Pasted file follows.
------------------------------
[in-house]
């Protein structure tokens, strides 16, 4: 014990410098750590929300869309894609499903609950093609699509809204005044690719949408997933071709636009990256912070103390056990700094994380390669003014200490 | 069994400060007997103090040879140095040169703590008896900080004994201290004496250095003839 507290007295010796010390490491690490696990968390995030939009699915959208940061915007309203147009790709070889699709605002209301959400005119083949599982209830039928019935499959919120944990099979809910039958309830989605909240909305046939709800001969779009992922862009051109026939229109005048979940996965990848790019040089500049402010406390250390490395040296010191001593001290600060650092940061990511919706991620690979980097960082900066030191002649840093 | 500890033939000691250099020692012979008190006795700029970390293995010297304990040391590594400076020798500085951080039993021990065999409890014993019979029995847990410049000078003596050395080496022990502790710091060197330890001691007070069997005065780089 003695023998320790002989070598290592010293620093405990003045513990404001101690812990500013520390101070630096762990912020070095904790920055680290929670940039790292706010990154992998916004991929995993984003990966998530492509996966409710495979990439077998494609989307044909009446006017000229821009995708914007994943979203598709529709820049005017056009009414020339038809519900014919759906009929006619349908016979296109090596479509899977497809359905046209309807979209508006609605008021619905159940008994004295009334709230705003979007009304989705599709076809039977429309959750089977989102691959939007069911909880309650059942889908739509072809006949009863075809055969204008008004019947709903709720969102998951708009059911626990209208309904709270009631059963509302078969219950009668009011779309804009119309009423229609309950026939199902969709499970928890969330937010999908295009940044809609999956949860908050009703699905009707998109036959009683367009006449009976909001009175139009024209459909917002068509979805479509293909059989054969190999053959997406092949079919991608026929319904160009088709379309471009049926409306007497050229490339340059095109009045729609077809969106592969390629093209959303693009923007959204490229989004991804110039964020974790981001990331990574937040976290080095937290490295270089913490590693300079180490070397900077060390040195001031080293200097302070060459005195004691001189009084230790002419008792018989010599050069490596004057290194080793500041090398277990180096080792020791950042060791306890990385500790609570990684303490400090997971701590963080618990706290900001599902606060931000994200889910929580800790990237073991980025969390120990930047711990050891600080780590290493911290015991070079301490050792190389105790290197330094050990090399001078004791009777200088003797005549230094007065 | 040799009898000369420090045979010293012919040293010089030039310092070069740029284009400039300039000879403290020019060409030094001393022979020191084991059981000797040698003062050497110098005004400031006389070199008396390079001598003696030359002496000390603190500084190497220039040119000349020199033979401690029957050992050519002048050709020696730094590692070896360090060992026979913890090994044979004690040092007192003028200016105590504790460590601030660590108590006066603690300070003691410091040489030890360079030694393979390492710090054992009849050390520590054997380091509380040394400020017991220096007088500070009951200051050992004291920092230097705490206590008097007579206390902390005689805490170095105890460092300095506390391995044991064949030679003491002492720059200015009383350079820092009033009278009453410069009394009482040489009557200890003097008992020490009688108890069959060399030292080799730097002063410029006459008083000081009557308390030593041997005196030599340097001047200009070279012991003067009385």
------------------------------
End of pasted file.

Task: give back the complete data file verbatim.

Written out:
[in-house]
């Protein structure tokens, strides 16, 4: 014990410098750590929300869309894609499903609950093609699509809204005044690719949408997933071709636009990256912070103390056990700094994380390669003014200490 | 069994400060007997103090040879140095040169703590008896900080004994201290004496250095003839 507290007295010796010390490491690490696990968390995030939009699915959208940061915007309203147009790709070889699709605002209301959400005119083949599982209830039928019935499959919120944990099979809910039958309830989605909240909305046939709800001969779009992922862009051109026939229109005048979940996965990848790019040089500049402010406390250390490395040296010191001593001290600060650092940061990511919706991620690979980097960082900066030191002649840093 | 500890033939000691250099020692012979008190006795700029970390293995010297304990040391590594400076020798500085951080039993021990065999409890014993019979029995847990410049000078003596050395080496022990502790710091060197330890001691007070069997005065780089 003695023998320790002989070598290592010293620093405990003045513990404001101690812990500013520390101070630096762990912020070095904790920055680290929670940039790292706010990154992998916004991929995993984003990966998530492509996966409710495979990439077998494609989307044909009446006017000229821009995708914007994943979203598709529709820049005017056009009414020339038809519900014919759906009929006619349908016979296109090596479509899977497809359905046209309807979209508006609605008021619905159940008994004295009334709230705003979007009304989705599709076809039977429309959750089977989102691959939007069911909880309650059942889908739509072809006949009863075809055969204008008004019947709903709720969102998951708009059911626990209208309904709270009631059963509302078969219950009668009011779309804009119309009423229609309950026939199902969709499970928890969330937010999908295009940044809609999956949860908050009703699905009707998109036959009683367009006449009976909001009175139009024209459909917002068509979805479509293909059989054969190999053959997406092949079919991608026929319904160009088709379309471009049926409306007497050229490339340059095109009045729609077809969106592969390629093209959303693009923007959204490229989004991804110039964020974790981001990331990574937040976290080095937290490295270089913490590693300079180490070397900077060390040195001031080293200097302070060459005195004691001189009084230790002419008792018989010599050069490596004057290194080793500041090398277990180096080792020791950042060791306890990385500790609570990684303490400090997971701590963080618990706290900001599902606060931000994200889910929580800790990237073991980025969390120990930047711990050891600080780590290493911290015991070079301490050792190389105790290197330094050990090399001078004791009777200088003797005549230094007065 | 040799009898000369420090045979010293012919040293010089030039310092070069740029284009400039300039000879403290020019060409030094001393022979020191084991059981000797040698003062050497110098005004400031006389070199008396390079001598003696030359002496000390603190500084190497220039040119000349020199033979401690029957050992050519002048050709020696730094590692070896360090060992026979913890090994044979004690040092007192003028200016105590504790460590601030660590108590006066603690300070003691410091040489030890360079030694393979390492710090054992009849050390520590054997380091509380040394400020017991220096007088500070009951200051050992004291920092230097705490206590008097007579206390902390005689805490170095105890460092300095506390391995044991064949030679003491002492720059200015009383350079820092009033009278009453410069009394009482040489009557200890003097008992020490009688108890069959060399030292080799730097002063410029006459008083000081009557308390030593041997005196030599340097001047200009070279012991003067009385």